Hampered by slow mall traffic and the promotional retail landscape, J. Crew’s next act is slow to materialize. To buy more time, J. Crew Group, Inc., is looking to restructure its approximately $2 billion of debt, according to reports.
To become more appealing to creditors, J. Crew is said to be creating a separate subsidiary for its intellectual property. This would allow the brand to potentially buy back its loans and bonds at a discount or offer creditors the opportunity to swap into the new debt holdings. Madewell would not be a part of the transfer, sources have noted. Though others have speculated that the successful sister brand could go up on the block.
The retailer, which was acquired by private equity firms TPG Capital LP and Leonard Green & Partners LP in a $3 billion leveraged buyout in 2011, has a $1.5 billion loan maturing in 2021 and $500 million in bonds maturing in 2019.
Last month, the Group reported total revenues are down 4% to $1,730.5, and a net loss of $24.6 million compared to $1,235.6 million in the first nine months of 2015. J. Crew sales dropped 6 percent to $1,445.5 million. Comp store sales decreased by 9 percent, compared to 12 percent in the same period in 2015. The one bright spot has been the company’s Madewell business, which is up 15 percent for the three quarters to $238.7 million, with comps up 4 percent.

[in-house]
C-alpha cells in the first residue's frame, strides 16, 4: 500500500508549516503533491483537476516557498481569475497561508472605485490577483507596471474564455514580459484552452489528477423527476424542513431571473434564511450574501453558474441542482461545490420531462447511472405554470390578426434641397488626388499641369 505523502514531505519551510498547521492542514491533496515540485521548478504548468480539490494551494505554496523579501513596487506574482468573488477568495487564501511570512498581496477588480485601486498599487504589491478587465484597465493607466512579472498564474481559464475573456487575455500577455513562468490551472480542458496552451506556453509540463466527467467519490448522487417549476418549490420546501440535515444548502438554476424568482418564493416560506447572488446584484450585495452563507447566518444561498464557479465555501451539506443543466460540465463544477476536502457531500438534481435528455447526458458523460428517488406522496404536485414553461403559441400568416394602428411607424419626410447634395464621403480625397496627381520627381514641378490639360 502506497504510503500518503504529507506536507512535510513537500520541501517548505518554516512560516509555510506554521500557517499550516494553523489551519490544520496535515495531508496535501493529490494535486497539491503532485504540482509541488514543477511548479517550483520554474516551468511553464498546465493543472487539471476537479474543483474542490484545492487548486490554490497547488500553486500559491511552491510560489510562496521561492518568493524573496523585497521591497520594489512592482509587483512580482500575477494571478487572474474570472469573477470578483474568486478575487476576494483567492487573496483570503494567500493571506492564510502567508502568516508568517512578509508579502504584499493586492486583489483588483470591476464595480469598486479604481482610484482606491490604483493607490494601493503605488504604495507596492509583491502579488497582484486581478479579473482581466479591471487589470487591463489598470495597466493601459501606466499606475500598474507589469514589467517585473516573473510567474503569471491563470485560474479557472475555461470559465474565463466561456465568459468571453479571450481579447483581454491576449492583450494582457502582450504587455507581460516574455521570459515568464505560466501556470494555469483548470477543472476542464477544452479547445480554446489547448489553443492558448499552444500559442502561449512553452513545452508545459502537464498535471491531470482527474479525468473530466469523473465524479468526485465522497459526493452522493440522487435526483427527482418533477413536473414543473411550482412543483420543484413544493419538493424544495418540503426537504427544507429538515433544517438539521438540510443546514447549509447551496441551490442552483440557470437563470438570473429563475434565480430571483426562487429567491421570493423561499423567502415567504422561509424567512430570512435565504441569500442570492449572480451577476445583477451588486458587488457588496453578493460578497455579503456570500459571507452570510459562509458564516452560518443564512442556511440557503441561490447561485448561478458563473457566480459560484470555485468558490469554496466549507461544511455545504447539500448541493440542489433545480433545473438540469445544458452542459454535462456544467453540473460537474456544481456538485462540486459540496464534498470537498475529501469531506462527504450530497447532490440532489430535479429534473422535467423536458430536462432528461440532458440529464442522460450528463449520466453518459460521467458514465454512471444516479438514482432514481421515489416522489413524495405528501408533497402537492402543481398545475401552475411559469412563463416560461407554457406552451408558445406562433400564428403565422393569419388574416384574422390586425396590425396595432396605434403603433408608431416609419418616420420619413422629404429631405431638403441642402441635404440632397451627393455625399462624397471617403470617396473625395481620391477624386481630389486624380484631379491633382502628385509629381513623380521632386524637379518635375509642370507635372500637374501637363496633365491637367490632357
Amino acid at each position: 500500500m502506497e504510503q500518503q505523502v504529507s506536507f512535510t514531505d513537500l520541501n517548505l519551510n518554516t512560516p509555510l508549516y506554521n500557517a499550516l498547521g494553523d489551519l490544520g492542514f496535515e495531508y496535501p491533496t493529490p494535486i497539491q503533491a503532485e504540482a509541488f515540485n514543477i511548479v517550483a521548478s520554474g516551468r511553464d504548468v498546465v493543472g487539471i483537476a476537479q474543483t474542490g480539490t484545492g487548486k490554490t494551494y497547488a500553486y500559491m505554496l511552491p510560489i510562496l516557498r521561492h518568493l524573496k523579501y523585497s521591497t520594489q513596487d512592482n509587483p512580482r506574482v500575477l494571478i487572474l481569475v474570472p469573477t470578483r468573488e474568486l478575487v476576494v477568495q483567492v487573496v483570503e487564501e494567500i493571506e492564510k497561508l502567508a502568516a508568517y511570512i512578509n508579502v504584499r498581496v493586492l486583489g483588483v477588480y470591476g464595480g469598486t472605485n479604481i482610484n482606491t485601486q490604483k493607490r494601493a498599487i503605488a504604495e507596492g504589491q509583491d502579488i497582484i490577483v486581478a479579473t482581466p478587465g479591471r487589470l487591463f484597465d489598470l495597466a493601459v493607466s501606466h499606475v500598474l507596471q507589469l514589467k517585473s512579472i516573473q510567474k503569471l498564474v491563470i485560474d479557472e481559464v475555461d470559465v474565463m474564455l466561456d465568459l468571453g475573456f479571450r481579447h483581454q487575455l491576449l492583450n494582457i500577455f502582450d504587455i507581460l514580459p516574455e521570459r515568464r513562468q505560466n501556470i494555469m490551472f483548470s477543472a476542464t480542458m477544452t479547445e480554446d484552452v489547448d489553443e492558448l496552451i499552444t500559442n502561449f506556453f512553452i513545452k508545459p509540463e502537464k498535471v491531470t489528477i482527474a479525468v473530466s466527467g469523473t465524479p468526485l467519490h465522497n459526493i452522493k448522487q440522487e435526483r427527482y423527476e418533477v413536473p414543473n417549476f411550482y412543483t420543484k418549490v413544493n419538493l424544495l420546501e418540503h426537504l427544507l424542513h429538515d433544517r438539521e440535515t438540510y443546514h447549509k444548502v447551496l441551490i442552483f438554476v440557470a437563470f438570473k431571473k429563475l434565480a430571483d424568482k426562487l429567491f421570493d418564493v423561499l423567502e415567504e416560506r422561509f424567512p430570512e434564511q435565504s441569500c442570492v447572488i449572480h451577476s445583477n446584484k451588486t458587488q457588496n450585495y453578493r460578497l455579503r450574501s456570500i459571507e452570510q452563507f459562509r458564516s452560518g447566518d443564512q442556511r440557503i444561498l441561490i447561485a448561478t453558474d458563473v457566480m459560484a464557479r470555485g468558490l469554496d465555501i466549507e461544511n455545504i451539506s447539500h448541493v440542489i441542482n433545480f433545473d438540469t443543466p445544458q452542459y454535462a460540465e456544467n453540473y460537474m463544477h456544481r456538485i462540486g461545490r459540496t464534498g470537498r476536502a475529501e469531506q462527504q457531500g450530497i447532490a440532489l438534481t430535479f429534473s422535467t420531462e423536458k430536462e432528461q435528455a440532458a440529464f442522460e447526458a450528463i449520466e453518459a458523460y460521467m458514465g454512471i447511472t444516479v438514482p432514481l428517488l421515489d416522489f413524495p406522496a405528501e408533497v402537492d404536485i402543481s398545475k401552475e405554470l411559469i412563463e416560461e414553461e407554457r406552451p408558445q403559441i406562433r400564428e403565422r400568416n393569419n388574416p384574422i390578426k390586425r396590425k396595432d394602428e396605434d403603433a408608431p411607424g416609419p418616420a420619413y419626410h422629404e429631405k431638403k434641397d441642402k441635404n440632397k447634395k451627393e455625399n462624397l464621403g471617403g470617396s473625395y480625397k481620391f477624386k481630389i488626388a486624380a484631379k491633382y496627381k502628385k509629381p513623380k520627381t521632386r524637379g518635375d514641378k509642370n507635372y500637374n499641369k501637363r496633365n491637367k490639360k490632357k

Once a retail darling, the company has been plagued with challenges lately, which it’s actively working to overcome. Assortment has been a key focus, as the chain recognizes that it must do more to entice shoppers. That means it’s in with the company’s first athleisure collection, which is co-branded with New Balance, and out with its under-performing bridal business.
Earlier this year, the company also inked a deal to wholesale its namesake collection to Nordstrom, withan eye toward picking up higher-end consumers and extending its reach beyond its own doors.
The company is also working to optimize its sourcing and supply chain.